The zen of holistic investing
By the end of their careers, many people have multiple investment accounts. Often, we have an investment account with a brokerage firm, a 401(k) with our current employer, one or more IRAs, possibly including a SEP IRA, a SIMPLE IRA, and/or a ROTH IRA, as well as retirement accounts, such as a 401(k), that are still at a former employer.
Regardless of the number of accounts you have, to maximize your investment returns, it is important to manage all of your investment assets holistically. Holistic investment management requires an asset management plan that encompasses all of your investment accounts, including all of your retirement accounts as well as after tax investment account(s).
Only 27 percent of investors say that they look at all of their combined assets to come up with a master asset allocation plan. If you are in the 73 percent that don’t, here are some approaches that might make the holistic investment approach easier to implement.
1). Pick a discount brokerage firm such as Schwab, Vanguard, or Fidelity to be the custodian of all of your investment accounts. At the chosen discount brokerage house, open a taxable account, an IRA account and a ROTH IRA account for you and your spouse.
Once these accounts are opened, transfer your current after tax account(s) to the new account established at your discount brokerage firm. Into the newly established IRA and Roth IRA accounts, transfer any current IRA and Roth IRA accounts. If you still have retirement plan accounts at a former employer, call the former employer’s plan administrator and have the company retirement plan rolled over into your IRA or ROTH IRA account.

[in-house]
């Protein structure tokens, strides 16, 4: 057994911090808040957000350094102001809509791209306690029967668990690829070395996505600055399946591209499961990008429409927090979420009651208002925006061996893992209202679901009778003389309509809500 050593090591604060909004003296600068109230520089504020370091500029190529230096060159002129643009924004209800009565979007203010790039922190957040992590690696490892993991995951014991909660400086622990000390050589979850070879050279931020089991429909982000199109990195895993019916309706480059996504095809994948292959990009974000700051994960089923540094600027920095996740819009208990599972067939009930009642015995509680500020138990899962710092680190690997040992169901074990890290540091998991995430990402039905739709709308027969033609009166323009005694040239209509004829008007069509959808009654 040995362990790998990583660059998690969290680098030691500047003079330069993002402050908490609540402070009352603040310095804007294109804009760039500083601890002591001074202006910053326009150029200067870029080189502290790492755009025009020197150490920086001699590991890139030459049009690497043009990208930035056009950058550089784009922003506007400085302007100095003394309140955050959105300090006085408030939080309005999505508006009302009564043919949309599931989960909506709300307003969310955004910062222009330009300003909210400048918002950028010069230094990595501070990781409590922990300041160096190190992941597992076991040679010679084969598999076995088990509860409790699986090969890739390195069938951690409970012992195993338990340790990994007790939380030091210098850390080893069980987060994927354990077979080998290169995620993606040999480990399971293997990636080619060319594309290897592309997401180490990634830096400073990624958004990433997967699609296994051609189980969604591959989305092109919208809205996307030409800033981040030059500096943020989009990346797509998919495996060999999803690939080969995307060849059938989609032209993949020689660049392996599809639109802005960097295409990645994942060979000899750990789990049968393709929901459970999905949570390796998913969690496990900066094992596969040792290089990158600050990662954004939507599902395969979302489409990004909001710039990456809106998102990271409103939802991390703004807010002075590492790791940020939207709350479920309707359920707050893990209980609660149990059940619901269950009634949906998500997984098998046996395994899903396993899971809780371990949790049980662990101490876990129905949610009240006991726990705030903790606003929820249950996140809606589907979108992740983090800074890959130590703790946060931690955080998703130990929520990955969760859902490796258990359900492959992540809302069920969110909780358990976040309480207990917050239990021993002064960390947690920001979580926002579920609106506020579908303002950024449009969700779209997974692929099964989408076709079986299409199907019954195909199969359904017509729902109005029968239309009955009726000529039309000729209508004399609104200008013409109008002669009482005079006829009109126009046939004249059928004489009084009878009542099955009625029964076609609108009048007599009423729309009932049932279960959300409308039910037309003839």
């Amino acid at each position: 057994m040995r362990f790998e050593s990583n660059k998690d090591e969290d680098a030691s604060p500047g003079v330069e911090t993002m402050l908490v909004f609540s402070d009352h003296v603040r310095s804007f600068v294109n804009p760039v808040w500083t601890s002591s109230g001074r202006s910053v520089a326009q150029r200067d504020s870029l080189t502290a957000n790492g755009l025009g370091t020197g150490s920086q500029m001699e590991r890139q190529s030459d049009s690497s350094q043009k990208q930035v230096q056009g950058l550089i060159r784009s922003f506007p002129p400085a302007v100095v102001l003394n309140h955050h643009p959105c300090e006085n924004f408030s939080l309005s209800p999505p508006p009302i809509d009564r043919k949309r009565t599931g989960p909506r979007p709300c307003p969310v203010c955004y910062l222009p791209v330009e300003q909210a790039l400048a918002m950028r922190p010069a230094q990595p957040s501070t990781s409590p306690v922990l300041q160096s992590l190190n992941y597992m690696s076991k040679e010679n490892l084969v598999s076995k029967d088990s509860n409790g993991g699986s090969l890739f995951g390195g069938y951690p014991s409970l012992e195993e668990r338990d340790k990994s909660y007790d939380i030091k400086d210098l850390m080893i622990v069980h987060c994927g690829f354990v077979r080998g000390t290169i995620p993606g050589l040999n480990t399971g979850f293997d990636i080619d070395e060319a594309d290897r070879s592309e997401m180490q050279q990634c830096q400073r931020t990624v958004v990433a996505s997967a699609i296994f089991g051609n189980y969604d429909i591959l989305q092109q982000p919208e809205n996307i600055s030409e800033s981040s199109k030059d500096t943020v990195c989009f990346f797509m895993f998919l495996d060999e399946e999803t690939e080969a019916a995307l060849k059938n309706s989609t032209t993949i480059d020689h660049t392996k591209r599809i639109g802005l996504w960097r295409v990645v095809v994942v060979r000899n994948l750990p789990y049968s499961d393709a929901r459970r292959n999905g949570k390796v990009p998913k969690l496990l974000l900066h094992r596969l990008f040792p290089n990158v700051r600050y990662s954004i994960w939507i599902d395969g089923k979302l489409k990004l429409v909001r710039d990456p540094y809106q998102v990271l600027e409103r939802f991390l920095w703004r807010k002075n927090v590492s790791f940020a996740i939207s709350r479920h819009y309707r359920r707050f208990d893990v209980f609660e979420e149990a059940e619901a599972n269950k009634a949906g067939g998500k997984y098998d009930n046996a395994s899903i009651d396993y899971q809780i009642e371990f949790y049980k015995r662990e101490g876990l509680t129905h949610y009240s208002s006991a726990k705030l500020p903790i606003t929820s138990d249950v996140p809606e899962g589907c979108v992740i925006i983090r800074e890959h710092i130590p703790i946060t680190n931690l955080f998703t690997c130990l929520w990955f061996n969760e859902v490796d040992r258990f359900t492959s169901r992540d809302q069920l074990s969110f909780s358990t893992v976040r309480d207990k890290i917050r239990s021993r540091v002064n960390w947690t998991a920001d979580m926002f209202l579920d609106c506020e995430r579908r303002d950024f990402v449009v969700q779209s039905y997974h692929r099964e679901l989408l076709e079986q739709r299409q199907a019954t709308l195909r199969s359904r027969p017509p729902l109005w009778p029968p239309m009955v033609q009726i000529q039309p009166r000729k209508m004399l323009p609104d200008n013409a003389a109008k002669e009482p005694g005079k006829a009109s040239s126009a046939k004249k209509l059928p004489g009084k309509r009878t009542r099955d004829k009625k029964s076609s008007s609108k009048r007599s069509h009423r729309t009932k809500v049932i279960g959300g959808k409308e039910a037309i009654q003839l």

2) Once all of your after tax and retirement accounts are at your chosen discount brokerage firm, develop a master asset allocation plan that encompasses all of your accounts, including you and your spouses’ current employer’s 401(k) plans.
3) Since 401(k) plans have limited investments, choose the best available investments in your current employer’s 401(k) plan for the initial asset allocation.
4) Use the non-retirement taxable accounts and the tax deferred or tax free retirement accounts (IRAs and the ROTH IRAs) for the remainder of your asset allocation.
5) To minimize investment taxes, put the more tax efficient assets into your after tax (taxable) accounts. Tax efficient assets typically include growth assets where you anticipate long term capital gains, as well as assets that provide qualified dividend distributions. Put less tax efficient assets into your tax deferred (IRA)or tax free (ROTH IRA) accounts. Less tax efficient assets includes, higher yielding bond funds, REITs and other assets that generate interest or non-qualified dividend income.
6) Develop a process to analyze your combined portfolios and measure the combined portfolio performance. Do not be concerned if one account underperforms. With a holistic asset management approach, we are most interested in the total (after tax) return of your combined portfolio.
7). Contribute to your employer retirement plan the maximum amount that is matched by your employer. This matching amount provides an immediate investment return on the amount contributed. Once the employer match is met, examine your taxable income to determine whether additional funds should be put into your company’s retirement plan, your ROTH IRA or even your after tax investment fund.
8) Periodically, (at least annually) rebalance your total portfolio, assuring that your current asset allocation is consistent with your desired asset allocation.
For many people, this process is may be too complex or time-consuming to do on your own. If you are in the 73 percent of investors with no holistic investment plan, you may wish to get a fee-only investment adviser to help you consolidate your assets and provide you with a holistic investment approach.